They held him close, nurtured him, loved him, and did all the normal attachment parenting things: breast-feeding, cosleeping, responding to cries ... walking through the wee hours of the morning because he hated to be rocked and holding him while he screamed. Not knowing what the future would hold, but hoping for the best. Was it possible that his parents were causing him to be even more dependent on them than he already was? Was it possible that by not pushing him out of the nest and forcing independence he would never become independent? They didn't know. All they knew was that their little boy, their beautiful child, needed love and respect for who he was.

Fast forward almost thirteen years. That boy, once so tiny and clingy and desperate, today boarded a plane to Tennessee on his own with only his best friend by his side. In three days he'll return home again on his own - this time without even a best friend for company. This same boy - indeed, the beginnings of a man - is planning on hiking a section of the Appalachian Trail in two months and has been invited by an ambassador program to spend three weeks next summer in Europe, and he's planning on attending, with total strangers and with his parents across an ocean.

Does attachment parenting work? I can't say for sure that this child blossomed because of attachment parenting, because of being held and respected and loved unconditionally for who he was, for not being put down when he cried, and for not being ignored when he called out to his parents.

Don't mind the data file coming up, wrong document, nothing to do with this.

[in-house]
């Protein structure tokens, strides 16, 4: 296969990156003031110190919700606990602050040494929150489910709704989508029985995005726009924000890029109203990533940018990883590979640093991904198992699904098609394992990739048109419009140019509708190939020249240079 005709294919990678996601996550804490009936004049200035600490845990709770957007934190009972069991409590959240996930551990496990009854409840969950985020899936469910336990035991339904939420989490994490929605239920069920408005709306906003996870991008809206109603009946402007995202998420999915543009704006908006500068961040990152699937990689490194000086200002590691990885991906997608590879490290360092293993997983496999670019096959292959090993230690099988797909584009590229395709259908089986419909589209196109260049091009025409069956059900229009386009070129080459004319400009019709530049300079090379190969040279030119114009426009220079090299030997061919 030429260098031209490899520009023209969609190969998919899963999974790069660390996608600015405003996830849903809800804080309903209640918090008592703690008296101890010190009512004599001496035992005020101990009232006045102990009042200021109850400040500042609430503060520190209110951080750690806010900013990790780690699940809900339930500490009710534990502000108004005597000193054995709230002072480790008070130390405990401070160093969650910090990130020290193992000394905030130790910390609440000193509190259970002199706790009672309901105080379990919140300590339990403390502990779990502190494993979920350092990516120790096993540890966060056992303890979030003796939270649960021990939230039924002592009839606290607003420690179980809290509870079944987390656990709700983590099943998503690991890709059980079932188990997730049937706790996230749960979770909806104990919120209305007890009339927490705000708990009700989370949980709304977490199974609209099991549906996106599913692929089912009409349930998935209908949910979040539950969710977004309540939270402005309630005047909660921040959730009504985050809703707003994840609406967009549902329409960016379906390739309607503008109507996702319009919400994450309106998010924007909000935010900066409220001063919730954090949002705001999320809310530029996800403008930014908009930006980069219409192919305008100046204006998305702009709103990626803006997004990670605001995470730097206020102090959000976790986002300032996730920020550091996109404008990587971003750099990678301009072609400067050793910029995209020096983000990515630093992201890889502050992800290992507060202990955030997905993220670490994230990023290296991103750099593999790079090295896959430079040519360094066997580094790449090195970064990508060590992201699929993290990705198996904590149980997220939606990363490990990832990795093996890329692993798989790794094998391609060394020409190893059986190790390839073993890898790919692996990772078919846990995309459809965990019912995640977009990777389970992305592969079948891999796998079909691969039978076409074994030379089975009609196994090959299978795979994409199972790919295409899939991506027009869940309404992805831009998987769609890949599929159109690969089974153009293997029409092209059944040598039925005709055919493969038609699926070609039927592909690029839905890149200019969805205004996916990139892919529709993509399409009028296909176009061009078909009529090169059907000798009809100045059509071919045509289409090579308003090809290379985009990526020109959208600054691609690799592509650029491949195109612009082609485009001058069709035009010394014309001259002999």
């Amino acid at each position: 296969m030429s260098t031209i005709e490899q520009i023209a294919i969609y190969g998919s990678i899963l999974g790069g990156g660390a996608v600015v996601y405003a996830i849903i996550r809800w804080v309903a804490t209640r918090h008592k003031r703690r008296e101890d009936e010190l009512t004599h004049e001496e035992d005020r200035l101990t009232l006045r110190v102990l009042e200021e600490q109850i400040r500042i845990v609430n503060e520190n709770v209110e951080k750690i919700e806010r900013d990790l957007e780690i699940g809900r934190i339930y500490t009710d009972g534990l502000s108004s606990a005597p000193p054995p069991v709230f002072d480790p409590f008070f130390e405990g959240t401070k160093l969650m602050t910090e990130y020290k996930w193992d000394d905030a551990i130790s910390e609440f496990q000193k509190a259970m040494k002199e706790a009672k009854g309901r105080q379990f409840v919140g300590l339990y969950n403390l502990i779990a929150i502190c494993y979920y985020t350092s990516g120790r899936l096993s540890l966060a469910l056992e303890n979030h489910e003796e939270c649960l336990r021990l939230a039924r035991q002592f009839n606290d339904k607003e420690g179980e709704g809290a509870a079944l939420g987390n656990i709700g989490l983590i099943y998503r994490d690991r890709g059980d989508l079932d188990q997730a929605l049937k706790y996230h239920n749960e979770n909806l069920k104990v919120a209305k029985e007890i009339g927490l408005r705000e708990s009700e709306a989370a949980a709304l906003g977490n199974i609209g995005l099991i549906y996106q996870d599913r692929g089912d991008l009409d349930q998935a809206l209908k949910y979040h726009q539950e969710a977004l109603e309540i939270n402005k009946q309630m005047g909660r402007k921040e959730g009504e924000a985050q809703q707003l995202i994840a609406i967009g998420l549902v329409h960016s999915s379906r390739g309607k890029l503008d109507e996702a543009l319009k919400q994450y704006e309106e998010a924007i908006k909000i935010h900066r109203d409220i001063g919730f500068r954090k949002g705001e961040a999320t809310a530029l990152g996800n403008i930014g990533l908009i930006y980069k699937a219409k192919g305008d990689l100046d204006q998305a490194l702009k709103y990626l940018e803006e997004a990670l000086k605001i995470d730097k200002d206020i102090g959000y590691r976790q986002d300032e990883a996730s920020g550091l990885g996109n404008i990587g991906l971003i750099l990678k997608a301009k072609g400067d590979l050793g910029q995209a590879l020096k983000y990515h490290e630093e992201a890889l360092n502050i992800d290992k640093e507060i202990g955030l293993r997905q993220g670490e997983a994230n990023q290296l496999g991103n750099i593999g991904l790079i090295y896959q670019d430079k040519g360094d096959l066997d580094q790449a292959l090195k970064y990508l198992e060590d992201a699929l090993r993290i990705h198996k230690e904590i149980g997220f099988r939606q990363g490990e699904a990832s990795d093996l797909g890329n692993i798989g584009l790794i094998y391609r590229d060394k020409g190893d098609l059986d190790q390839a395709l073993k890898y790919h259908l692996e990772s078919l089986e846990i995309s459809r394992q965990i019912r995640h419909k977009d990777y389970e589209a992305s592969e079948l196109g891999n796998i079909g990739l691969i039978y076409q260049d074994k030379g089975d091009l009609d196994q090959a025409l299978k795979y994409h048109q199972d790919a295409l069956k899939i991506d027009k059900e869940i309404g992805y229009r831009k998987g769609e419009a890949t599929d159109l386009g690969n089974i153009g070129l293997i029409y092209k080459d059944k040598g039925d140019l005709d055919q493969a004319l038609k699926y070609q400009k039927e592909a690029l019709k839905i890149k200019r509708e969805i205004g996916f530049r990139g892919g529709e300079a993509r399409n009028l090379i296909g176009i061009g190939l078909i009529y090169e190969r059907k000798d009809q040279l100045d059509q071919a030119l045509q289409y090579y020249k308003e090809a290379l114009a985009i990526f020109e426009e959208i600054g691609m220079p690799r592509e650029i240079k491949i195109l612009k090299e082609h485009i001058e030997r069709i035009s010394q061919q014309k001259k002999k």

What I can say is that this child has exceeded by far every expectation of his parents, his doctors, and therapists. Today he is confident and self-assured and brilliant and just plain fun to be around. He loves to live, has great plans for the future, and has dreams he plans to fulfill. He talks about college, his future wife and family, and his plans for his life.

One thing I know for sure is that having his personality respected and his needs fulfilled when he was young certainly couldn't have hurt him. Having parents who responded to his needs has helped shape him into the person he is today, vibrant and full of life.

Were we, his parents, responsible for who he is? Certainly not. The credit goes fully to him. I simply like to believe that we gave him the best possible opportunity to develop and thrive. Had he been raised by parents who spank and humiliate and punish, he might well have turned out a very different person with a broken spirit. I'm glad we'll never know.

Does attachment parenting work? We're living proof.


If you liked this post, you might enjoy Great Expectations.

Monday, August 10, 2009

First Stop ... The Sultry Big Easy